New cards
23

fluid intelligence

our ability to reason speedily and abstractly; tends to decrease with age, especially during late adulthood

New cards
24

crystallized intelligence

our accumulated knowledge and verbal skills; tends to increase with age

New cards
25

construct validity

the extent to which a test measures the psychological construct (e.g. intelligence, anxiety) that it is purported to measure

New cards
26

dynamic testing

a procedure in which static (standardized testing) is followed up with an interaction in which the examiner gives the subject guided feedback on how to improve performance and observes how the subject utilizes the information

New cards
27

entity theorists

an individual who believes that people's characteristics are fixed and relatively unchangeable

New cards
28

incremental theorist

an individual who believes that people's characteristics are changeable, not fixed

New cards
29

interjudge reliability

the extent to which different observers or scorers agree in their scoring of a particular test or observed behavior

New cards
30

metacomponents

in Sternberg's triarchic model of intelligence, the higher-level intellectual abilities used to plan and regulate task performance

New cards
31

Howard Gardner's eight (1/2) multiple intelligence's

  1. Linguistic

New cards
32
  1. Logical-mathematical

New cards
33
  1. Musical

New cards
34
  1. Spacial

New cards
35
  1. Bodily-kinesthetic

New cards
36
  1. Intrapersonal (self)

New cards
37
  1. Interpersonal (other people)

New cards
38
  1. Naturalist

New cards
39
  1. Existential

New cards
40

outcome bias

occurs when an intelligence test score underestimates a person's true intellectual ability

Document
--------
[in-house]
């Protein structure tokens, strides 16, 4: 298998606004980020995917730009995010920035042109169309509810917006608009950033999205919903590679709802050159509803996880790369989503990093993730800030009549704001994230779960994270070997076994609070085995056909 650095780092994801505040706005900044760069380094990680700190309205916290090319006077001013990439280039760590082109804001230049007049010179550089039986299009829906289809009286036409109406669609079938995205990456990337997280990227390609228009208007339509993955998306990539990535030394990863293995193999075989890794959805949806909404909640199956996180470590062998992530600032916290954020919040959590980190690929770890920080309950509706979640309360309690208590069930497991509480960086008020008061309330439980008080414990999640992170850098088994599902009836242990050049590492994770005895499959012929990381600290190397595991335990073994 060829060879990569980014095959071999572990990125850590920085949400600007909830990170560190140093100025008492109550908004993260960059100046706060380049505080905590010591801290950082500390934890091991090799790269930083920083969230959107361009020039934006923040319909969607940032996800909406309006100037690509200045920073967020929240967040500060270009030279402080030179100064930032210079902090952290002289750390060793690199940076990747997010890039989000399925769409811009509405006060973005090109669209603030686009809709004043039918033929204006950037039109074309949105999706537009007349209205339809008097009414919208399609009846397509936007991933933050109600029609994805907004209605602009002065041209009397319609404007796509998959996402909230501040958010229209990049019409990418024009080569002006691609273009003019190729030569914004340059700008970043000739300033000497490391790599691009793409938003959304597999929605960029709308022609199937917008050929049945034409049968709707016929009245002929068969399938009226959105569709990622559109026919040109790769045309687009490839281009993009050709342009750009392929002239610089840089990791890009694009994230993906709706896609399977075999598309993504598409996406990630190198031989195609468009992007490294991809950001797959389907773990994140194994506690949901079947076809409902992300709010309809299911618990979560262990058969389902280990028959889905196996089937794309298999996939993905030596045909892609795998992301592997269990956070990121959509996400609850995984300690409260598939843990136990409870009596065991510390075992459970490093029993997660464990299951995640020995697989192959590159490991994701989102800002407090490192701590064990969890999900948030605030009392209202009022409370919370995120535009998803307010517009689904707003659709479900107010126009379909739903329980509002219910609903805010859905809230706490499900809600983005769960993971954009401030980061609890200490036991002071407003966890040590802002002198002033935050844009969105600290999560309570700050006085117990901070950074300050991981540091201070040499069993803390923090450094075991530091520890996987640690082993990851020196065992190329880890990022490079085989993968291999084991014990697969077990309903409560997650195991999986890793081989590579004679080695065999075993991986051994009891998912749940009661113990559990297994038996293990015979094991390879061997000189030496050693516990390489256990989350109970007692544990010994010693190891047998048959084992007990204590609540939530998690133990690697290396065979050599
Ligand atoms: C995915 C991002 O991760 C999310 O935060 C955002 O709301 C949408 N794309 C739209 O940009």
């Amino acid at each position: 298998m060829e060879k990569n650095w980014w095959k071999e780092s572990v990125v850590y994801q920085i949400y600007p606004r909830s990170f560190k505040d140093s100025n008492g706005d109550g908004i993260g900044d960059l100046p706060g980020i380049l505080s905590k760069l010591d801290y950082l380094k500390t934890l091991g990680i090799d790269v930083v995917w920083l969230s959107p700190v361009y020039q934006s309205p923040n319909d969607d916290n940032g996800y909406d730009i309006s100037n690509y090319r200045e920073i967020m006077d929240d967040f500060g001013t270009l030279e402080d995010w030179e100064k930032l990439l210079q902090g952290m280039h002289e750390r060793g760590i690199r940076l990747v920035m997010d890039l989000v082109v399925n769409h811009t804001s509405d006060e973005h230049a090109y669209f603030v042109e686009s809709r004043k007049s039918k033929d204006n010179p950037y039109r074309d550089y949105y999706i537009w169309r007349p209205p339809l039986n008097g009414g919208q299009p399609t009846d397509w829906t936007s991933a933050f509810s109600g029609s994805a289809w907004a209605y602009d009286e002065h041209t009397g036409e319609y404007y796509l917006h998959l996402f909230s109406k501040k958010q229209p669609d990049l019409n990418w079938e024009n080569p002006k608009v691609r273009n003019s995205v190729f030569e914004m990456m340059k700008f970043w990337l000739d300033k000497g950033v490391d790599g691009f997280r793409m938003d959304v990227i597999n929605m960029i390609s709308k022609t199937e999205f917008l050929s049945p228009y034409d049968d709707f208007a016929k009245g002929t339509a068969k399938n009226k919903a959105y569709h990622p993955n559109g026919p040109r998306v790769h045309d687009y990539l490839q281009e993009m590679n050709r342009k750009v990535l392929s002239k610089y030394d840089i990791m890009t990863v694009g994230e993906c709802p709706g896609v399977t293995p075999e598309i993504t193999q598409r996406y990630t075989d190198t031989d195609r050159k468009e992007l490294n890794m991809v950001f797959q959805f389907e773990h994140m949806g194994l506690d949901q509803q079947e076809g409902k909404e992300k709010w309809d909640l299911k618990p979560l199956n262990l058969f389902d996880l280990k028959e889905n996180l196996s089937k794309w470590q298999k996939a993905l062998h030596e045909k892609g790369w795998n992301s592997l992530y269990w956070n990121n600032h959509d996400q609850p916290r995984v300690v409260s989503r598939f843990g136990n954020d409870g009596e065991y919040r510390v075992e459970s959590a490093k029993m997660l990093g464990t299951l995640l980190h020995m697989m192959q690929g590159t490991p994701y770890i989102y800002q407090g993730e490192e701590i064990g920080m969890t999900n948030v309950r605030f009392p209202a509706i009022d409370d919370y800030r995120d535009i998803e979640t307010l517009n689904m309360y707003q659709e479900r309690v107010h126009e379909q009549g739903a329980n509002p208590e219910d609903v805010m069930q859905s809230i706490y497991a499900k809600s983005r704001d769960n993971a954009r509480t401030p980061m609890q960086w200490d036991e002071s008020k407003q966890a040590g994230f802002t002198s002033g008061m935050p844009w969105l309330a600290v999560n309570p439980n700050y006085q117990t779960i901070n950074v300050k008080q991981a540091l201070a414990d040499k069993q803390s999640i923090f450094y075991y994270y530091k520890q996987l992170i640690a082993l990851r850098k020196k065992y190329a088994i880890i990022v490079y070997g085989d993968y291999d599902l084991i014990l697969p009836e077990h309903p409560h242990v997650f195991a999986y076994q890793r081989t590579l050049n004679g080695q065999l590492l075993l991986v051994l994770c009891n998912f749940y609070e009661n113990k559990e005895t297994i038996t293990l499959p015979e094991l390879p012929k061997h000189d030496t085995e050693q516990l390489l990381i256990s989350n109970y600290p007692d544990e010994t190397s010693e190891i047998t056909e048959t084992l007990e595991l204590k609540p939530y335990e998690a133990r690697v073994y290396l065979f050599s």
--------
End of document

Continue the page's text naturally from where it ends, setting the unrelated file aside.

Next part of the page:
New cards
41

predictive bias

occurs when an intelligence test successfully predicts criterion measures, such as school or job performance, for some groups but not for others

New cards
42

three-stratum theory of cognitives abilities

a model of intelligence based on factor analysis that contains three hierarchical levels of ability, from specific skills to a general intellectual (g) factor

New cards
43

triarchic theory of intelligence

Sternberg's theory of intelligence that distinguishes between analytical, practical, and creative forms of mental ability

New cards
44

psychometrics

the statistical study of psychological tests; the ___ approach to intelligence focuses on the number and nature of abilities that define intelligence

New cards

Explore top notes

note Note
studied byStudied by 23 people
Updated ... ago
5.0 Stars(1)
note Note
studied byStudied by 15 people
Updated ... ago
4.7 Stars(3)
note Note
studied byStudied by 3 people
Updated ... ago
5.0 Stars(1)
note Note
studied byStudied by 106 people
Updated ... ago
5.0 Stars(4)
note Note
studied byStudied by 19 people
Updated ... ago
5.0 Stars(1)
note Note
studied byStudied by 12 people
Updated ... ago
5.0 Stars(1)
note Note
studied byStudied by 4 people
Updated ... ago
5.0 Stars(1)
note Note
studied byStudied by 1857 people
Updated ... ago
4.7 Stars(7)

Explore top flashcards

flashcards Flashcard89 terms
studied byStudied by 56 people
Updated ... ago
5.0 Stars(1)
flashcards Flashcard32 terms
studied byStudied by 1 person
Updated ... ago
5.0 Stars(1)
flashcards Flashcard48 terms
studied byStudied by 4 people
Updated ... ago
5.0 Stars(1)
flashcards Flashcard170 terms
studied byStudied by 24 people
Updated ... ago
4.0 Stars(1)
flashcards Flashcard32 terms
studied byStudied by 1 person
Updated ... ago
5.0 Stars(1)
flashcards Flashcard31 terms
studied byStudied by 11 people
Updated ... ago
5.0 Stars(1)
flashcards Flashcard58 terms
studied byStudied by 22 people
Updated ... ago
5.0 Stars(1)
flashcards Flashcard139 terms
studied byStudied by 132 people
Updated ... ago
5.0 Stars(2)